DataSheet_1_Identification and Phenotypic Characterization of Hsp90 Phosphorylation Sites That Modulate Virulence Traits in the Major Human Fungal Pat.docx (5.63 MB)
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DataSheet_1_Identification and Phenotypic Characterization of Hsp90 Phosphorylation Sites That Modulate Virulence Traits in the Major Human Fungal Pathogen Candida albicans.docx

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posted on 27.08.2021, 11:31 authored by Leenah Alaalm, Julia L. Crunden, Mark Butcher, Ulrike Obst, Ryann Whealy, Carolyn E. Williamson, Heath E. O’Brien, Christiane Schaffitzel, Gordon Ramage, James Spencer, Stephanie Diezmann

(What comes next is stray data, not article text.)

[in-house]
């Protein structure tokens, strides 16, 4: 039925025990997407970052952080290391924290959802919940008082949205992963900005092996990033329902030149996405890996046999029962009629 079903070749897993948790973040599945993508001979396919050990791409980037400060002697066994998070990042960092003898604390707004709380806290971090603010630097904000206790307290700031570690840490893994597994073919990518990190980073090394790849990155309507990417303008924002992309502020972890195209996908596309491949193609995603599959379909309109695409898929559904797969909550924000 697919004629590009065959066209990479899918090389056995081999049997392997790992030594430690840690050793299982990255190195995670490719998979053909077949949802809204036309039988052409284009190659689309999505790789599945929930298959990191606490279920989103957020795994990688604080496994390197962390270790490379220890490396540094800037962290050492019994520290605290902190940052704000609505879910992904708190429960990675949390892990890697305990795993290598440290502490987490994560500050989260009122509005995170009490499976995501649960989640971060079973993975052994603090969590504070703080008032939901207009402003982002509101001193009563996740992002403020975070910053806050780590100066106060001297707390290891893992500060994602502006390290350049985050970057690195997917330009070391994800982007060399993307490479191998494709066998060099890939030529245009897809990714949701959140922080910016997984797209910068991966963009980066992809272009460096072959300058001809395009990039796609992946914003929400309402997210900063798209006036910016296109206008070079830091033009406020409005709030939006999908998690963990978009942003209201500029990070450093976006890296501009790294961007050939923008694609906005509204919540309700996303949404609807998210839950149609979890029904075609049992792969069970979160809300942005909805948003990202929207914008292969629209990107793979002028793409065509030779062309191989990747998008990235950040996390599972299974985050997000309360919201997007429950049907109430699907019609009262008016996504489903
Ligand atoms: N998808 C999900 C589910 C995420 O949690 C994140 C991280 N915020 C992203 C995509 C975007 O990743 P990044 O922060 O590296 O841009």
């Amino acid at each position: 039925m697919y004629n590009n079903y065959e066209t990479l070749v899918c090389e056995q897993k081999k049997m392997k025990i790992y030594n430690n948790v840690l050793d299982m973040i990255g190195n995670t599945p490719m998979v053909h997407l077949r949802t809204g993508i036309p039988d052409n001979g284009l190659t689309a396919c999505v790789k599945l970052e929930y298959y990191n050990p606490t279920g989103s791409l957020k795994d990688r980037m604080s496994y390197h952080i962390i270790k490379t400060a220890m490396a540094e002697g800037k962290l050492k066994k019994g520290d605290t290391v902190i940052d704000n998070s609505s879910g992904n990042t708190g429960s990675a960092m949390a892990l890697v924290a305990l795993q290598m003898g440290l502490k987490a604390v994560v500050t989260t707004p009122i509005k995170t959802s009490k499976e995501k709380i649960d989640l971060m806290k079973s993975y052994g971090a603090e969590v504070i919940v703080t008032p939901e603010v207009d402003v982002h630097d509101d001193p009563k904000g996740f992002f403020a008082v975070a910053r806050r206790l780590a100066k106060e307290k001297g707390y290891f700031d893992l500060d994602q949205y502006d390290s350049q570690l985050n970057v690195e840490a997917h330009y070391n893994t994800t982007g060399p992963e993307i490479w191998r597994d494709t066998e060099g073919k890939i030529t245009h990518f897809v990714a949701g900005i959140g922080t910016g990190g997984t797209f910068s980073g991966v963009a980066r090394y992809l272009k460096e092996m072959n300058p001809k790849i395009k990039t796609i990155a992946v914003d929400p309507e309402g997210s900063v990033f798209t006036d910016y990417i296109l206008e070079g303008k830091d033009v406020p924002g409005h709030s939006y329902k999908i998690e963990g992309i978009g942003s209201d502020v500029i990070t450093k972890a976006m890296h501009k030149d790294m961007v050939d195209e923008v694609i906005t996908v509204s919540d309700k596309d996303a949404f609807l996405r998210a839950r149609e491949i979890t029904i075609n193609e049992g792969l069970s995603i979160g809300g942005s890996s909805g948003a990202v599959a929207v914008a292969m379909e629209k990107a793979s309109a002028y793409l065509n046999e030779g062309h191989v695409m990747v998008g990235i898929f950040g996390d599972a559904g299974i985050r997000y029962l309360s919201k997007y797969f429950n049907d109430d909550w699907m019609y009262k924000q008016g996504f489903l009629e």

The highly conserved, ubiquitous molecular chaperone Hsp90 is a key regulator of cellular proteostasis and environmental stress responses. In human pathogenic fungi, which kill more than 1.6 million patients each year worldwide, Hsp90 governs cellular morphogenesis, drug resistance, and virulence. Yet, our understanding of the regulatory mechanisms governing fungal Hsp90 function remains sparse. Post-translational modifications are powerful components of nature’s toolbox to regulate protein abundance and function. Phosphorylation in particular is critical in many cellular signaling pathways and errant phosphorylation can have dire consequences for the cell. In the case of Hsp90, phosphorylation affects its stability and governs its interactions with co-chaperones and clients. Thereby modulating the cell’s ability to cope with environmental stress. Candida albicans, one of the leading human fungal pathogens, causes ~750,000 life-threatening invasive infections worldwide with unacceptably high mortality rates. Yet, it remains unknown if and how Hsp90 phosphorylation affects C. albicans virulence traits. Here, we show that phosphorylation of Hsp90 is critical for expression of virulence traits. We combined proteomics, molecular evolution analyses and structural modeling with molecular biology to characterize the role of Hsp90 phosphorylation in this non-model pathogen. We demonstrated that phosphorylation negatively affects key virulence traits, such as the thermal stress response, morphogenesis, and drug susceptibility. Our results provide the first record of a specific Hsp90 phosphorylation site acting as modulator of fungal virulence. Post-translational modifications of Hsp90 could prove valuable in future exploitations as antifungal drug targets.

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